This modern home at 7531 Midbury, is one of six homes on the upcoming Northaven Home Tour, benefiting Kramer Elementary. It was designed by title sponsor Bernbaum/Magadini Architects (photo courtesy Mitchell Kemp)

While the Northaven Home Tour is an amazing opportunity to see some of the finest homes in a historic Dallas neighborhood, organizers say it’s also a great opportunity to work with the school it benefits — Kramer Elementary School.

The tour, which will be held April 14 from 10 a.m. to 4 p.m. with special remarks by Katherine Seale, chairperson of the Dallas Landmark Commission at 9:30 a.m. at the Kramer Auditorium at 7131 Midbury Road, features six exquisite homes. The tour is presented by the Kramer Elementary PTA.

Kramer students have been spending the weeks leading up to the tour learning more about the homes on it, as well as some history of the neighborhood. For instance, Kramer fifth graders created drawings depicting neighborhood homes, using a broad selection of recent photographs for inspiration.  Their artwork will be displayed at the home tour.

(Photo courtesy Northaven Home Tour)



Students check out summer camps at last year’s Dallas ISD PREP U Discover Summer Resource Fair. This year’s fair will be held next Saturday, at Conrad High (photo courtesy Dallas ISD).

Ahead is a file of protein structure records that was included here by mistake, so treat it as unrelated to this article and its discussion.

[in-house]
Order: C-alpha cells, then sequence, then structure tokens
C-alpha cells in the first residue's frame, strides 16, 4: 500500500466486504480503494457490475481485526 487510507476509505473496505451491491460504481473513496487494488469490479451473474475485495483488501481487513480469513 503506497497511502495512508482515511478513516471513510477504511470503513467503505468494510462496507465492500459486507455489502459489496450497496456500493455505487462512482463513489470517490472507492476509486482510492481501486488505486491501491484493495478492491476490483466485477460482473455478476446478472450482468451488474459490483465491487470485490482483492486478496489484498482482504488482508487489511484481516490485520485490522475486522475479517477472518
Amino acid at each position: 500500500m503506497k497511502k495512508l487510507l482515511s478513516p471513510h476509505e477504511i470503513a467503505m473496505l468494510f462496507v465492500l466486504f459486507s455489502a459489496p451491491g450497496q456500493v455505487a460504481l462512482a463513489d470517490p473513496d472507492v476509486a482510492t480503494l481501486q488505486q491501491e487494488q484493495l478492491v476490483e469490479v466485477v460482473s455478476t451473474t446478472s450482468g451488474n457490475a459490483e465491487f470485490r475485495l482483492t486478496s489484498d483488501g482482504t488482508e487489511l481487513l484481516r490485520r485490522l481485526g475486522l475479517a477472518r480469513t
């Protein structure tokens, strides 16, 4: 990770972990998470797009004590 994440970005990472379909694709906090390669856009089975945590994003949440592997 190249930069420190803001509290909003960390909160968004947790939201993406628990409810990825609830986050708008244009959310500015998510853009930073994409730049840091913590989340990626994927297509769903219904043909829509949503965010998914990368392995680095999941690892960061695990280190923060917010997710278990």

If you’re like most parents, June is looming large on your calendar. Choosing summer activities for a school-aged child can be a difficult needle to thread — there’s timing involved, financial commitments and well, your work schedule, too.

Dallas ISD began offering summer camp offerings — in addition to the usual summer school fare we’re all familiar with — a couple of years ago. All manner of STEM, art, and other activities are offered as way for students to not only get some enrichment activities in to help bridge over the summer, but also to help them find new interests and hobbies. (more…)


(Photo courtesy Wikimedia Commons)

There may be a lot of apartments being built in Texas, but that’s not necessarily translating to more affordable rents, one economist said at a recent conference on affordable housing held at the Federal Reserve Bank of Dallas.

Greg Willett, chief economist at RealPage, told the group assembled that the same affordable housing issues that have begun to block families from purchasing homes have begun to crop up in the rental sector as well.

“We are starting to see the same affordability challenges in rental housing,” he said, adding that this issue is occurring despite a boom in apartment completions across the country. (more…)

family gateway

Family Gateway, a nonprofit that assists homeless families in Dallas, is hosting DAYtoPLAY, a first-of-its-kind fundraiser next month (Photo courtesy Family Gateway).

One of the few homeless shelters in the area that caters to families, Family Gateway is also one of the few places where an entire family can volunteer, something architect Eddie Maestri appreciates.

The nonprofit exclusively serves homeless families, providing both shelter and social and educational services to homeless children and their families, offering care that includes mental and physical health care, early childhood education, GED preparation, job training and even employment placement assistance. (more…)